Pierre-Emerick Aubameyang was a player that I admired before he came to Arsenal, and with the highlights that can be found in his play, it is not difficult to understand why that was.
His skill and finishing ability, when on form and focused, has been second to very few as he came up through the Ligue 1 side St. Etienne, as well as when he was purchased by Borussia Dortmund, where he would further blossom into the player that the club purchased at the dying days of the Arsene Wenger era.
Through two additional managers, Auba has served as a beacon of talent, of inspiration, of dynamism and of what the team could and should be; at some point during his time with the club, however, something changed, and it likely wasn’t regarding the player, but his very environment itself.
Aubameyang is both a brilliant player, as well as a very positive, kind person. He is no bad egg or trouble maker, he is not disrespectful, but absent-minded, and while that sort of absent-mindedness can be forgiven while a team is developing, it is more difficult to reconcile when the team is actually moving beyond what Auba has long witnessed at and with Arsenal.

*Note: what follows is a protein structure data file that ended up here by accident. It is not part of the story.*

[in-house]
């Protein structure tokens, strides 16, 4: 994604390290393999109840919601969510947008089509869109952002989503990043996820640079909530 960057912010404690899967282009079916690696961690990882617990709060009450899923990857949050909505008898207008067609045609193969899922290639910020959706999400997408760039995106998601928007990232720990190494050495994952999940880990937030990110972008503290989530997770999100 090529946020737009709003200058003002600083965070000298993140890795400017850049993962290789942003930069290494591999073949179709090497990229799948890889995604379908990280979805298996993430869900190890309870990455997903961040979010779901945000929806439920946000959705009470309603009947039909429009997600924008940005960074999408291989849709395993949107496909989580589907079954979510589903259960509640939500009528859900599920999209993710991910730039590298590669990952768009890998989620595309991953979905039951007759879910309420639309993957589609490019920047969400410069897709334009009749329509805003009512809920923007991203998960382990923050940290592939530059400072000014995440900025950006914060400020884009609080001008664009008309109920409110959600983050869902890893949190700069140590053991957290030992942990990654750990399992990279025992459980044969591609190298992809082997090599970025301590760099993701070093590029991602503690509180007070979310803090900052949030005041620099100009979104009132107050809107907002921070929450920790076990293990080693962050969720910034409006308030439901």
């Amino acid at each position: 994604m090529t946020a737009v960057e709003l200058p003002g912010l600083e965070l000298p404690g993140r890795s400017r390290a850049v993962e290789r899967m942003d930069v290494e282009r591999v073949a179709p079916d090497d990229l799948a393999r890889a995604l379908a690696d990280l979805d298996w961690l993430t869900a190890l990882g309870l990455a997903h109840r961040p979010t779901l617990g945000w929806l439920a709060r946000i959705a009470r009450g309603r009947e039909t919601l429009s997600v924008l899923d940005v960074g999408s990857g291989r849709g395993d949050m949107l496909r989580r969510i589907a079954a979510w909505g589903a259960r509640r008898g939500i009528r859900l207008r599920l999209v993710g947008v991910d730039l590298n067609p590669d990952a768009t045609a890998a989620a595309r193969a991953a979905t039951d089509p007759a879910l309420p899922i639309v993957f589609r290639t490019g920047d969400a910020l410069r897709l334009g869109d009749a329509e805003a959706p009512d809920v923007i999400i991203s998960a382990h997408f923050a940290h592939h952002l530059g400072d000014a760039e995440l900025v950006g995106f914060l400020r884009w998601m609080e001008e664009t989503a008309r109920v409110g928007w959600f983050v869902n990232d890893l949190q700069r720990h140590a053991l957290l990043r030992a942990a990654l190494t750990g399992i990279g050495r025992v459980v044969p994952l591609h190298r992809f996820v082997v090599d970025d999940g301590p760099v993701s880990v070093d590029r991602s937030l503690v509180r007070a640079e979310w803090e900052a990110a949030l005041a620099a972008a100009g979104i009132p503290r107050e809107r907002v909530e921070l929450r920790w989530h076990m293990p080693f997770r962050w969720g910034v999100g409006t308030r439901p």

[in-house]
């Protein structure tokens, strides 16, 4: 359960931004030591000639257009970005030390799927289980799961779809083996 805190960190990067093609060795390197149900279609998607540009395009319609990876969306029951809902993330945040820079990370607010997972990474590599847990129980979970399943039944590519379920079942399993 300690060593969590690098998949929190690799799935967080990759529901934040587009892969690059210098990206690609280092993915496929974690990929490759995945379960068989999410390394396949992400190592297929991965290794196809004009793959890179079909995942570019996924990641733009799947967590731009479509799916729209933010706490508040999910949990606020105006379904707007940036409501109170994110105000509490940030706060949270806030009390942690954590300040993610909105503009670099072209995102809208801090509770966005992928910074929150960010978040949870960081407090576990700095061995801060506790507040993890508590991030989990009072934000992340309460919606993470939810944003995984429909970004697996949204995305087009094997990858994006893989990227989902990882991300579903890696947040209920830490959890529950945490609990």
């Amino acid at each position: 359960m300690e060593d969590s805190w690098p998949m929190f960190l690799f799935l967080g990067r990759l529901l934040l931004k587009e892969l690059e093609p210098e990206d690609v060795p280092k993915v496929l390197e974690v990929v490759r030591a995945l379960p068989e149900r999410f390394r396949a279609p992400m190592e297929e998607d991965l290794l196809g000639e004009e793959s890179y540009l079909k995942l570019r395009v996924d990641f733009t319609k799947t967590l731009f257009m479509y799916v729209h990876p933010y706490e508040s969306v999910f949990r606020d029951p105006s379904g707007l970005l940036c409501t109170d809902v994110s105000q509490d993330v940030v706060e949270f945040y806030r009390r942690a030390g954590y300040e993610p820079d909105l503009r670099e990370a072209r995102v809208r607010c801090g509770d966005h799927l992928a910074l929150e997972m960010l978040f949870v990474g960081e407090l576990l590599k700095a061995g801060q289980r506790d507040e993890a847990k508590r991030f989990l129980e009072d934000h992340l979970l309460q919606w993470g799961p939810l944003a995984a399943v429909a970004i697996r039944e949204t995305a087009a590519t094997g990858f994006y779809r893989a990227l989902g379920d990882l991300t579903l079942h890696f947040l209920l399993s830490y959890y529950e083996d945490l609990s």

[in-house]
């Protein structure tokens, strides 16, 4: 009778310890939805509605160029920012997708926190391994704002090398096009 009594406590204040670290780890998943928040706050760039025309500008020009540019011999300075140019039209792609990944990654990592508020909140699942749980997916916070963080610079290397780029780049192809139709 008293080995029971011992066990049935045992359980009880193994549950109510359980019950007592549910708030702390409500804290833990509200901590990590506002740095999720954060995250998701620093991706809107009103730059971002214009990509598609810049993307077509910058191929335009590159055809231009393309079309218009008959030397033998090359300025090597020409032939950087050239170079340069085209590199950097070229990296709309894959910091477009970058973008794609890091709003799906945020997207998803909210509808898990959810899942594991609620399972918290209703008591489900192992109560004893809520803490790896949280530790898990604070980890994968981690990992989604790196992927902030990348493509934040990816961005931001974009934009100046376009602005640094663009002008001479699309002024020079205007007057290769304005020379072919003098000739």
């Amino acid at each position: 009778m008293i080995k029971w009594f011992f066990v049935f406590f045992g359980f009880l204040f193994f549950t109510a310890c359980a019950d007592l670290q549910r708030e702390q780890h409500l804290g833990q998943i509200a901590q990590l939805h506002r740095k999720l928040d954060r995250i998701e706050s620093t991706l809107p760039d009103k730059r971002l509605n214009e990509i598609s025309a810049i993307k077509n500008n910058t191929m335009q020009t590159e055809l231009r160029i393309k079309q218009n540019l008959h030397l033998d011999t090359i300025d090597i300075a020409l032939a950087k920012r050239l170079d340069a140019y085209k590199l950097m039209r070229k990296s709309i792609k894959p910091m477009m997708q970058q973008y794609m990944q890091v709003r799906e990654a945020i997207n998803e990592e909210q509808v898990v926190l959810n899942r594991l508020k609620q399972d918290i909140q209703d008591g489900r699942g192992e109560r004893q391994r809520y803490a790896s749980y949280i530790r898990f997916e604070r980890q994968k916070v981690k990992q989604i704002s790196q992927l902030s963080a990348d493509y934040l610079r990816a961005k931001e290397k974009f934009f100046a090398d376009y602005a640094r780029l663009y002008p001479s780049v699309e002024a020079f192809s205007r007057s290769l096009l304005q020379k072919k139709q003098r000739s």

The Pierre-Emerick Aubameyang era at Arsenal is over as Mikel Arteta’ side transition away from the former captain
With the team playing some of its best football in ages with the former captain of the squad nowhere to be found, it appears more and more obvious that this team has evolved passed Auba. The team that we are watching week in and out is so fast, so free with the ball, so organized in the attack, and so persistent to get the ball back when they do not have it, that it now appears as though the 32-year-old might have actually been, inadvertently of course, holding this team back.
While this realization is a positive one regarding the team, it is a sad one regarding the player and his time on north London.
Aubameyang will not remain with this team for much longer, especially considering how talented he is and can be when given the right circumstances and environments to thrive within, and that is OK. All parties involved, whether it be the player, his old club, as well as his new one, will benefit from this transfer when it eventually comes, either in January or the summer, and yet it is nonetheless sad to see it come to this.
Auba has put up impressive numbers during his time in north London, and he has been an impressive player for this team on and off the pitch. While he has made a few errors in both places – those are always forgivable should they be smaller enough – assuming they do not begin to feel too out of place with the team that he is on.
For Arsenal, the situation simply changed.
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